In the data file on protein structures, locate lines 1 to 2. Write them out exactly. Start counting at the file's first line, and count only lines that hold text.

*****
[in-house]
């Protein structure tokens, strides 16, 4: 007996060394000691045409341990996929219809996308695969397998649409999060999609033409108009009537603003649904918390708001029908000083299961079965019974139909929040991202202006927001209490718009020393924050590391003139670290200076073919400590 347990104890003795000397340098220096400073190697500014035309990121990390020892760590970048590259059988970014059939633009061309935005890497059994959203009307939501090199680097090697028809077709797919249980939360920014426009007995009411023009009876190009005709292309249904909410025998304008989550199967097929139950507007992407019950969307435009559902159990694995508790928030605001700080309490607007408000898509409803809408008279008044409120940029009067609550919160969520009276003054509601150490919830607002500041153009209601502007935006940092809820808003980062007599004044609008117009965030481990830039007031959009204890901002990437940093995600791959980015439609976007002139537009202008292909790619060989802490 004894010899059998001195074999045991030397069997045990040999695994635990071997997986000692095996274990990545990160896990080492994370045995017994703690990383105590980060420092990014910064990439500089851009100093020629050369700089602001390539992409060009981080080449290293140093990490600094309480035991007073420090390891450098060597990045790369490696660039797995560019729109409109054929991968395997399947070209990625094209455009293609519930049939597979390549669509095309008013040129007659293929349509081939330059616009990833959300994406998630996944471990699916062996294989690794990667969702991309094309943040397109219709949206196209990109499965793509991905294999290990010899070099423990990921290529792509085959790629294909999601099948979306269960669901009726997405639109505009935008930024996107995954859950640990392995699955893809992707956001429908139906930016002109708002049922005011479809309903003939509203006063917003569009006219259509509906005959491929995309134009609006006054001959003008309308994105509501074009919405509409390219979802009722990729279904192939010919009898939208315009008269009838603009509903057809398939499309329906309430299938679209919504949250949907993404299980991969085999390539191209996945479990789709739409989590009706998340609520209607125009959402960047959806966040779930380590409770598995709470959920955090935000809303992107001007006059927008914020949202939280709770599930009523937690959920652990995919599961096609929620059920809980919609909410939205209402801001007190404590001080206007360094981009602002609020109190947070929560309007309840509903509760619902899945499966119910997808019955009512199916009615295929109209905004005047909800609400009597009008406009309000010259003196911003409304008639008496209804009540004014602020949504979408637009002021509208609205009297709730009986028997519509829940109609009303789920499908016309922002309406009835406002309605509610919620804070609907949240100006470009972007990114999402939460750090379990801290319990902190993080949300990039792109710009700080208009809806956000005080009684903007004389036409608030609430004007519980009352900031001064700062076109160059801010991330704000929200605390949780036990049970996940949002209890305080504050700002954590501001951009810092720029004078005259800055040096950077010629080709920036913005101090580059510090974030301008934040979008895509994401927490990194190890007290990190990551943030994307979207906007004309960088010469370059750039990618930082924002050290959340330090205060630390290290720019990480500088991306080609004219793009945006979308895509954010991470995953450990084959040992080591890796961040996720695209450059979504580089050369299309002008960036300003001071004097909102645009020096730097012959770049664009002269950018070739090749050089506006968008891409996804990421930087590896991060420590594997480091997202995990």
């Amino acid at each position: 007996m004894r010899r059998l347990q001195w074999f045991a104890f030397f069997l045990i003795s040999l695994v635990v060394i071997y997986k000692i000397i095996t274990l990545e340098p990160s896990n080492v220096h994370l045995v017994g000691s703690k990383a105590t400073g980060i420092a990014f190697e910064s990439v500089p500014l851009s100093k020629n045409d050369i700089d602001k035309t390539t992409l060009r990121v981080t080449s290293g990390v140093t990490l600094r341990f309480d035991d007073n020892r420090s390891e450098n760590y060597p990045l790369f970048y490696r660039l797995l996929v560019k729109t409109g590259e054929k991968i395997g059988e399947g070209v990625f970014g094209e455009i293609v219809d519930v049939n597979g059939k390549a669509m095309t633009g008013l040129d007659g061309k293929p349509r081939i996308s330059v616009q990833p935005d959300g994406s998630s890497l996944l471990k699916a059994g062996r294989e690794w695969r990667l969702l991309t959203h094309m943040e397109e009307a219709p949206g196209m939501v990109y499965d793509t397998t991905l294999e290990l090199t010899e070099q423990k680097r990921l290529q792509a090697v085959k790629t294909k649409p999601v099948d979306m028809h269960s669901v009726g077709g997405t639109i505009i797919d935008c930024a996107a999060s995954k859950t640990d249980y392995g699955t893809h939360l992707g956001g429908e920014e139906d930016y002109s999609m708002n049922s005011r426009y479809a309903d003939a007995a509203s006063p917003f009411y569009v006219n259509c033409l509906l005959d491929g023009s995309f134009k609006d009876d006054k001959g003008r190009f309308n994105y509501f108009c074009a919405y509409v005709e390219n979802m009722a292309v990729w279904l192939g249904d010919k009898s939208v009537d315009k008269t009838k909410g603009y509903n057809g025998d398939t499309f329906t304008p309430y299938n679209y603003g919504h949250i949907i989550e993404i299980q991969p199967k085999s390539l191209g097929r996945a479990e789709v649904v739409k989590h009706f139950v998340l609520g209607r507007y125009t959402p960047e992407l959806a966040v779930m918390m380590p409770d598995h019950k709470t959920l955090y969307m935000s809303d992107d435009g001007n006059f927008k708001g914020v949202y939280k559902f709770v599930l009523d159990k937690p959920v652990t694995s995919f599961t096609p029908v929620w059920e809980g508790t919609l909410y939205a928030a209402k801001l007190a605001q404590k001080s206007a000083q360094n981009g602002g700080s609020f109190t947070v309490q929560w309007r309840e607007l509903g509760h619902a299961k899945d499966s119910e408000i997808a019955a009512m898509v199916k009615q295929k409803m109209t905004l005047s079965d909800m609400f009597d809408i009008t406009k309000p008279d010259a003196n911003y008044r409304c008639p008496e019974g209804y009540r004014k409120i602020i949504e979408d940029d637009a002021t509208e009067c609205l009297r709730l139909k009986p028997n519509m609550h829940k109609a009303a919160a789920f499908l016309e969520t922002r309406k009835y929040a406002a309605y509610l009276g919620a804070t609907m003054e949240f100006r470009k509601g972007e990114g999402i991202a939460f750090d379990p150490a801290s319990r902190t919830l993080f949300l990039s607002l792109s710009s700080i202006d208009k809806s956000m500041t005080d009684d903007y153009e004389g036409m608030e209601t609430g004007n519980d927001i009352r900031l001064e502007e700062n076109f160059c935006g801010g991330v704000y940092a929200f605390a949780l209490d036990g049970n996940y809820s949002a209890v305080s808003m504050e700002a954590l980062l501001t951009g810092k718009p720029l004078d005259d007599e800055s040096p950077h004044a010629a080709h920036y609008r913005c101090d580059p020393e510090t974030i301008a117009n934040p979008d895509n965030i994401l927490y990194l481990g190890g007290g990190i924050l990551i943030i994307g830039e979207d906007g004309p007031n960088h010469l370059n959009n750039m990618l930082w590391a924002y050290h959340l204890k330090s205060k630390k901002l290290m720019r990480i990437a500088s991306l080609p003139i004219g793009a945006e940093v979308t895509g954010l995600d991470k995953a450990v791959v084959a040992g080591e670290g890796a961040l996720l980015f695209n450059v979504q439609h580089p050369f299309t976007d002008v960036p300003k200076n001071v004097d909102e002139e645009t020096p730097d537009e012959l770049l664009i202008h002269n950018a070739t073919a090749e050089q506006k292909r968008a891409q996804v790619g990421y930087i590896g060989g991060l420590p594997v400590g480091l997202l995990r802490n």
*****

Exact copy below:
[in-house]
């Protein structure tokens, strides 16, 4: 007996060394000691045409341990996929219809996308695969397998649409999060999609033409108009009537603003649904918390708001029908000083299961079965019974139909929040991202202006927001209490718009020393924050590391003139670290200076073919400590 347990104890003795000397340098220096400073190697500014035309990121990390020892760590970048590259059988970014059939633009061309935005890497059994959203009307939501090199680097090697028809077709797919249980939360920014426009007995009411023009009876190009005709292309249904909410025998304008989550199967097929139950507007992407019950969307435009559902159990694995508790928030605001700080309490607007408000898509409803809408008279008044409120940029009067609550919160969520009276003054509601150490919830607002500041153009209601502007935006940092809820808003980062007599004044609008117009965030481990830039007031959009204890901002990437940093995600791959980015439609976007002139537009202008292909790619060989802490 004894010899059998001195074999045991030397069997045990040999695994635990071997997986000692095996274990990545990160896990080492994370045995017994703690990383105590980060420092990014910064990439500089851009100093020629050369700089602001390539992409060009981080080449290293140093990490600094309480035991007073420090390891450098060597990045790369490696660039797995560019729109409109054929991968395997399947070209990625094209455009293609519930049939597979390549669509095309008013040129007659293929349509081939330059616009990833959300994406998630996944471990699916062996294989690794990667969702991309094309943040397109219709949206196209990109499965793509991905294999290990010899070099423990990921290529792509085959790629294909999601099948979306269960669901009726997405639109505009935008930024996107995954859950640990392995699955893809992707956001429908139906930016002109708002049922005011479809309903003939509203006063917003569009006219259509509906005959491929995309134009609006006054001959003008309308994105509501074009919405509409390219979802009722990729279904192939010919009898939208315009008269009838603009509903057809398939499309329906309430299938679209919504949250949907993404299980991969085999390539191209996945479990789709739409989590009706998340609520209607125009959402960047959806966040779930380590409770598995709470959920955090935000809303992107001007006059927008914020949202939280709770599930009523937690959920652990995919599961096609929620059920809980919609909410939205209402801001007190404590001080206007360094981009602002609020109190947070929560309007309840509903509760619902899945499966119910997808019955009512199916009615295929109209905004005047909800609400009597009008406009309000010259003196911003409304008639008496209804009540004014602020949504979408637009002021509208609205009297709730009986028997519509829940109609009303789920499908016309922002309406009835406002309605509610919620804070609907949240100006470009972007990114999402939460750090379990801290319990902190993080949300990039792109710009700080208009809806956000005080009684903007004389036409608030609430004007519980009352900031001064700062076109160059801010991330704000929200605390949780036990049970996940949002209890305080504050700002954590501001951009810092720029004078005259800055040096950077010629080709920036913005101090580059510090974030301008934040979008895509994401927490990194190890007290990190990551943030994307979207906007004309960088010469370059750039990618930082924002050290959340330090205060630390290290720019990480500088991306080609004219793009945006979308895509954010991470995953450990084959040992080591890796961040996720695209450059979504580089050369299309002008960036300003001071004097909102645009020096730097012959770049664009002269950018070739090749050089506006968008891409996804990421930087590896991060420590594997480091997202995990």